Archaeologist Reveals Ancient Roman Tantalus Bowl May Be First Artifact Discovered That Is A Practical Joke

This 4th century practical joke bowl would have doused unsuspecting drinkers with copious amounts of wine.

British Museum archaeologist reveals Roman Tantalus bowl is first practical joke.
Sean Gallup / Getty Images

This 4th century practical joke bowl would have doused unsuspecting drinkers with copious amounts of wine.

For the very first time, an artifact has been discovered which is believed to have been the world’s very first practical joke, and it comes in the form of the 4th century Roman Tantalus bowl.

This bowl was originally recovered in Vinkovci, Croatia in the Spring of 2012, but after much investigation, British Museum archaeologist Dr. Richard Hobbs, who is the Weston Curator of Roman Britain, has revealed that this ancient Tantalus bowl was almost certainly the invention of Romans who had a profoundly great sense of humor.

“This is the earliest example of a physical practical joke, certainly for the Romans.”

Perhaps the reason why nobody noticed the intricate and sneaky design of the Tantalus bowl in 2012 is because at first glance, the silver artifact appears to be an ordinary object with which to drink from.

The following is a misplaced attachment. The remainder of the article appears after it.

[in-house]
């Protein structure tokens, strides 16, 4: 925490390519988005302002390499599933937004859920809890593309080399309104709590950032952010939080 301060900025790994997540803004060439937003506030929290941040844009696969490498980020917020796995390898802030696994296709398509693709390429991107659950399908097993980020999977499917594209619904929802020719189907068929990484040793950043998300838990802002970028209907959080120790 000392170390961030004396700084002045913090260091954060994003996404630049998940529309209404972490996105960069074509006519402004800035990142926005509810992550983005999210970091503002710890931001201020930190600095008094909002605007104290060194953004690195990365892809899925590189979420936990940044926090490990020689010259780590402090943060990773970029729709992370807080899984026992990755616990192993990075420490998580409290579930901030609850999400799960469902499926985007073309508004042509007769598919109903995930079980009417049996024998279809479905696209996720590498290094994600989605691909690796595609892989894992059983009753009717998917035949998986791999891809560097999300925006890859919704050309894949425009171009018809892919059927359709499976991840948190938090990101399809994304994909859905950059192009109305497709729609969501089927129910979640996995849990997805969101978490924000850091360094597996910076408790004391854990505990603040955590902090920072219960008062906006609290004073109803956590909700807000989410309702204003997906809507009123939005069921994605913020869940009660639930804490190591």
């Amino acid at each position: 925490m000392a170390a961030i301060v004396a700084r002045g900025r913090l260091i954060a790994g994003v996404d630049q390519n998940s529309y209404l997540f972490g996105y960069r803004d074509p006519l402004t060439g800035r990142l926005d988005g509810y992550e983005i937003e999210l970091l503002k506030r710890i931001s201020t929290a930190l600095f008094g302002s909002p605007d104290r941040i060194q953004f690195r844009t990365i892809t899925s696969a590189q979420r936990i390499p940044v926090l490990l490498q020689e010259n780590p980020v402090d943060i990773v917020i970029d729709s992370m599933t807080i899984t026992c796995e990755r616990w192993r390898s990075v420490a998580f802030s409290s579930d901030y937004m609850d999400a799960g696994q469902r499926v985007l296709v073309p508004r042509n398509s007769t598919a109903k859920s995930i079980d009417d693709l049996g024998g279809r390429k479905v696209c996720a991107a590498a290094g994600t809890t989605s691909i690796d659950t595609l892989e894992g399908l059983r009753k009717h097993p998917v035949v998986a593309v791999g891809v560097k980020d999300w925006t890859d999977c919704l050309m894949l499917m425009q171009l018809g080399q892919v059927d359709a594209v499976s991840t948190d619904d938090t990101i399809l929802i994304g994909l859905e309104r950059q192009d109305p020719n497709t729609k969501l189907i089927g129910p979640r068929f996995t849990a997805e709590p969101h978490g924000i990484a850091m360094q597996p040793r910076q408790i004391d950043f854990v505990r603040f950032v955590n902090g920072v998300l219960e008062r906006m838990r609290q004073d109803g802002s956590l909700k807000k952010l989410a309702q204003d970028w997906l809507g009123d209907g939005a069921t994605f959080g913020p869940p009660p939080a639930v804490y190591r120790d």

However, after further inspection, it is clear that this is no ordinary mug. This is because there is a very special pipe that has been placed inside the bowl that causes any liquid poured in it to begin draining once the liquid is poured into the bowl at just the right height.

As Dr. Hobbs explained, innocent guests would have received a surprising shock when attempting to drink from this Roman Tantalus bowl, according to the Daily Mail.

“You can imagine this being passed to an unsuspecting dinner party guest who likes their drink and them holding it and telling a slave to fill it up with wine, and at some point it pouring all over them.”

Dr. Richard Hobbs has speculated that it’s possible that this Tantalus bowl may have once been owned by Valentinian I or his brother, Valens, as they both hailed from Vinkovci where the bowl was found, although at this point it would be quite difficult to deduce for certain where they originated from.

It is certainly fitting that this artifact would be created as a form of a practical joke, especially given the fact that the small figurine sitting on top of the bowl gazing down at the drinker is Tantalus.

Like the past users of this mug, who were never quite able to drink from it, so too was Tantalus the cruel victim of gods who saw to it that he was doomed to spend eternity deep in Tartarus while being forever rooted in water which always drained away before he was able to quench his thirst.

With the original Roman Tantalus bowl in Zagreb, Dr. Hobbs is currently in the process of having a duplicate mug contrived so that tests can be performed on it which show how the world’s first practical joke might have once played out.